We are responding to Don Keelan’s recent commentary on the proposed affiliation and integration agreement for Southwestern Vermont Health Care to become a member of the Dartmouth Health System.
The commentary contained factual errors and did not focus on the key benefit of the transaction, which is the expansion of health care services that can be provided locally to our patients. The arrangement calls for SVHC to maintain its local board, and includes the retention of existing property and other assets. Importantly, the commentary misstated the facts around the use of donations to SVHC. The fact is that funds that are raised locally through the SVHC Foundation remain under the control of SVHC’s governance and will continue to be spent for the benefit of our patients and the communities we serve. Continued control over funds raised in our area has always been viewed by the SVHC board as an essential part to any integration with Dartmouth Health, and the agreement provides for such control.
By supporting the expansion of health care services in our region, the agreement will allow our community members to stay closer to home to meet their health needs. Plans are being developed in collaboration with Dartmouth Health to enhance and expand clinical specialty services, recruit additional providers (both physicians and associate providers), develop a primary care residency program for southern Vermont, create new mental health programs and bring added state of the art technology (including the EPIC medical records system, which will provide patients with comprehensive records easily accessible to Dartmouth Health hospitals) to our local region. In short, the financial resources and intellectual capital of Dartmouth Health will help to further strengthen SVHC.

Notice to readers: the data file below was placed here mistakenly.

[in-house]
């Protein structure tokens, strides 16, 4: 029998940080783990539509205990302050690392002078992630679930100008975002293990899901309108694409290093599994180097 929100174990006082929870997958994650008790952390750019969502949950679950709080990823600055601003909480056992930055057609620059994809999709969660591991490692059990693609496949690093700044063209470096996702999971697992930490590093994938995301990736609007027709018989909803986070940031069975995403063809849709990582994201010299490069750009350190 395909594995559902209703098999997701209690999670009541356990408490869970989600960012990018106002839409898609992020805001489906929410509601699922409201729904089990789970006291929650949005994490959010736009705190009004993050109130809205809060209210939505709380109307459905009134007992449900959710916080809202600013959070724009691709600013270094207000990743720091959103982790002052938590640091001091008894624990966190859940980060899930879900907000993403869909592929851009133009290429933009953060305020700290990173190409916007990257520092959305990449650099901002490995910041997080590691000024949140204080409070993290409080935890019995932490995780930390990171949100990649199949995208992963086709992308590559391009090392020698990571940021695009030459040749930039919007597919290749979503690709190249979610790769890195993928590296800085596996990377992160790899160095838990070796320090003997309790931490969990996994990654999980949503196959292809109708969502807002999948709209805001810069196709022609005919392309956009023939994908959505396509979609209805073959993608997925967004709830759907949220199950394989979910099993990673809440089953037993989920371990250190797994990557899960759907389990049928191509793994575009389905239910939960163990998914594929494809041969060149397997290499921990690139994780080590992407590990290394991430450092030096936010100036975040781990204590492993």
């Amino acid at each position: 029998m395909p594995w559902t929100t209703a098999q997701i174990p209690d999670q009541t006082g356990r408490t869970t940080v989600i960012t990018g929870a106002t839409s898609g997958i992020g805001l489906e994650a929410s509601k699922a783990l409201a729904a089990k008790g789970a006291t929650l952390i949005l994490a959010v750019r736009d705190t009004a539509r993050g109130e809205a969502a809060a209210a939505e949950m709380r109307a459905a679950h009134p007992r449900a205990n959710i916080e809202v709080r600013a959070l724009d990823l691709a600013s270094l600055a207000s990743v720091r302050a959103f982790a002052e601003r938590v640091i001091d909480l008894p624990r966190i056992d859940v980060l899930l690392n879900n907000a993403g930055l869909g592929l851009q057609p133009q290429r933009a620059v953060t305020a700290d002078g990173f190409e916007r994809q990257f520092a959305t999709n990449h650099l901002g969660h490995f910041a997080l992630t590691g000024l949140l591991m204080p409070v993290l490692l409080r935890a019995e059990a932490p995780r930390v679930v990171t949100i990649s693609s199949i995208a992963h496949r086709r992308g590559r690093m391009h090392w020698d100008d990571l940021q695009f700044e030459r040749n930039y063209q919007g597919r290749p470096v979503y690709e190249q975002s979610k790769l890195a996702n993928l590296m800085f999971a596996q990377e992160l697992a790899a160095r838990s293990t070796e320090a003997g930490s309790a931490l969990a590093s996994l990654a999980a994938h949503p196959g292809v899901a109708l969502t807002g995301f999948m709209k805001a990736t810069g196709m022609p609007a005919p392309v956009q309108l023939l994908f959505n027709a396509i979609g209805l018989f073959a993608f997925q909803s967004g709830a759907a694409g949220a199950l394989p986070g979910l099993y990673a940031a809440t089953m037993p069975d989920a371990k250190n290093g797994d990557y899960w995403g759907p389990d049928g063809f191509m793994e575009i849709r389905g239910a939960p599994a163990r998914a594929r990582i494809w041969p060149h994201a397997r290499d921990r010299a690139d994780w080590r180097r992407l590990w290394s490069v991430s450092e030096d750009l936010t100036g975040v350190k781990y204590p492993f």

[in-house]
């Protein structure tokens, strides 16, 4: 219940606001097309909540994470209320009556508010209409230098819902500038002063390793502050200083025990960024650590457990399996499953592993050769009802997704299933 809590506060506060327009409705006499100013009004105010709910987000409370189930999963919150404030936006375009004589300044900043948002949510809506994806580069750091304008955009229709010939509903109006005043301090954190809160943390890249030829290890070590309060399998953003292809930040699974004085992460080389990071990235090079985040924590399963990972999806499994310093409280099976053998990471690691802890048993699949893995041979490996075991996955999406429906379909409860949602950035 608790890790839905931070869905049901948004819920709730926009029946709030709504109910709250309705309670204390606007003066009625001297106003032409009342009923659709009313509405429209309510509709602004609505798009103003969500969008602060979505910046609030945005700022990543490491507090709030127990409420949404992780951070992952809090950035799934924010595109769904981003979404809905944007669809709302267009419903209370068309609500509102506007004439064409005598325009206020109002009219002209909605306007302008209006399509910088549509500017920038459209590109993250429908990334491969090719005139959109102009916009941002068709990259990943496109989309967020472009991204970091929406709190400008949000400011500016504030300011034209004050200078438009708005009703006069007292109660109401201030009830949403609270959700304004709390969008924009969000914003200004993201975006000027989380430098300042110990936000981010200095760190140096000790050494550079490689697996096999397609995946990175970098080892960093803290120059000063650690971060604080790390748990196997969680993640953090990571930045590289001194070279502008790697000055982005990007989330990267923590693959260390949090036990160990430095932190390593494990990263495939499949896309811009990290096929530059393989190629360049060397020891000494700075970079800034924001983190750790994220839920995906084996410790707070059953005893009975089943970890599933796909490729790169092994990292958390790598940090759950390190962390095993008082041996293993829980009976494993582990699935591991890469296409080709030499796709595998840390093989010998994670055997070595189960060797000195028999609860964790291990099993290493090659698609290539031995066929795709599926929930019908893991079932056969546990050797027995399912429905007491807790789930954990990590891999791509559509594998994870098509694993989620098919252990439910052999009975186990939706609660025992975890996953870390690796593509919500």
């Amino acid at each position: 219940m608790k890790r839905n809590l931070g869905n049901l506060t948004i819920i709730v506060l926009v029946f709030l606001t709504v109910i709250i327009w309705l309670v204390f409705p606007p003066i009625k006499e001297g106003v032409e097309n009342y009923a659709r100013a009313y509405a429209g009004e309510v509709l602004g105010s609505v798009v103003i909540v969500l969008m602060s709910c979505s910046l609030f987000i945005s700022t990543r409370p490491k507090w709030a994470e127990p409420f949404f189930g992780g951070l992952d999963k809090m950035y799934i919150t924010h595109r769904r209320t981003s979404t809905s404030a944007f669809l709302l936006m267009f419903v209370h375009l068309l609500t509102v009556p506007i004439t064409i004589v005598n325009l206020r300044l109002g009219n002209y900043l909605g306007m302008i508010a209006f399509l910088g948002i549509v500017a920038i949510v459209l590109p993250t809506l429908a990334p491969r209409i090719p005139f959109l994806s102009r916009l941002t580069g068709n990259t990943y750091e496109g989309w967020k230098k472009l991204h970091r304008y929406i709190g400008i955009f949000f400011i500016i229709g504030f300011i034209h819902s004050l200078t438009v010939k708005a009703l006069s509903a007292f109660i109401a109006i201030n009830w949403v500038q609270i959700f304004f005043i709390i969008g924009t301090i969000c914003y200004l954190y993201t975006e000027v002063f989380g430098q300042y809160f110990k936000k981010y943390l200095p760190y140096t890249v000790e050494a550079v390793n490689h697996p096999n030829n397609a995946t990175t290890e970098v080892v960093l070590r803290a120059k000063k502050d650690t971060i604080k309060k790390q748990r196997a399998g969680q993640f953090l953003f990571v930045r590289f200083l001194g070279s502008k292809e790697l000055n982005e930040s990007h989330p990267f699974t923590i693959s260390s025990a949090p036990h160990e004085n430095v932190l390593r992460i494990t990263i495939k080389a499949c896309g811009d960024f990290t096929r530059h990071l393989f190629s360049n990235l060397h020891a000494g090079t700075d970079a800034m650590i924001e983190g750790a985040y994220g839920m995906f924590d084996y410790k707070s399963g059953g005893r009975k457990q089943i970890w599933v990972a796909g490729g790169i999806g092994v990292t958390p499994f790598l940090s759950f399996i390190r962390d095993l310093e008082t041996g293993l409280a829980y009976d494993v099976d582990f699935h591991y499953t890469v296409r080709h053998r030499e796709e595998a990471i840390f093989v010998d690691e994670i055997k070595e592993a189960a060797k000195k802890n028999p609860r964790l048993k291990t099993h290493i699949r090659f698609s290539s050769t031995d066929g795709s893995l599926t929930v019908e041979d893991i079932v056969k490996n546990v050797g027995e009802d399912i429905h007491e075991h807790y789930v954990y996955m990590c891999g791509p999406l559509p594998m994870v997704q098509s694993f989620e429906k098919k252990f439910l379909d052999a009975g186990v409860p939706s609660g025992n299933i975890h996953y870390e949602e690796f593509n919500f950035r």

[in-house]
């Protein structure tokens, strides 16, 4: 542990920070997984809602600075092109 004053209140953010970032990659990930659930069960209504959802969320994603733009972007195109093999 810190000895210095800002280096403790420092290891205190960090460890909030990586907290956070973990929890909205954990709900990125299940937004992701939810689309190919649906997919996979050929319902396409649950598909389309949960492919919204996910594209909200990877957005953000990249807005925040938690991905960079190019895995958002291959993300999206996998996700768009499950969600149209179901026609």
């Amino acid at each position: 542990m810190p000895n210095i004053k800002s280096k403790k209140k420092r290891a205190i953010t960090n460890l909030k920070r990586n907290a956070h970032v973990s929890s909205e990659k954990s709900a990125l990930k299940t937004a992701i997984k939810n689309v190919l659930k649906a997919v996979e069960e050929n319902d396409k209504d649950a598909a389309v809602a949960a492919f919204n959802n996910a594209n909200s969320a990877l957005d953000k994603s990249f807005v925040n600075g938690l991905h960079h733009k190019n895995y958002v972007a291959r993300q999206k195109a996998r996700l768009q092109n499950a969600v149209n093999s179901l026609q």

The commentary also omitted discussion of important industrywide threats that all smaller, rural health care institutions are facing. One only needs to look back a few years ago to the bankruptcy and closing of the acute care hospital in North Adams, Mass., to understand the clear and present danger that hospitals nationwide and their boards are confronting. According to the American Hospital Association, since 2010, 136 rural hospitals have closed across the country, with a record 20 occurring in 2020 alone.
For the past 15 years, the SVHC board has worked proactively on reviewing options to maintain the long-term sustainability and growth of our local health care system. They have consulted with national, regional and statewide experts to assess the best strategies for organizational success. Under their fiduciary stewardship, SVHC has attained nationwide recognition for clinical excellence, community collaboration and financial stability. Through a broad-based strategic planning process, the board approved a clinical affiliation with Dartmouth-Hitchcock Medical Center in 2012, which has served as a precursor for our upcoming membership agreement within Dartmouth Health.
Clearly, these are challenging times in health care, and there are never guarantees of success, but the SVHC board has carefully and diligently analyzed a broad array of options. We are confident that a strong relationship with Dartmouth Health is the best option for maintaining a sustainably high quality, local health care system for the future.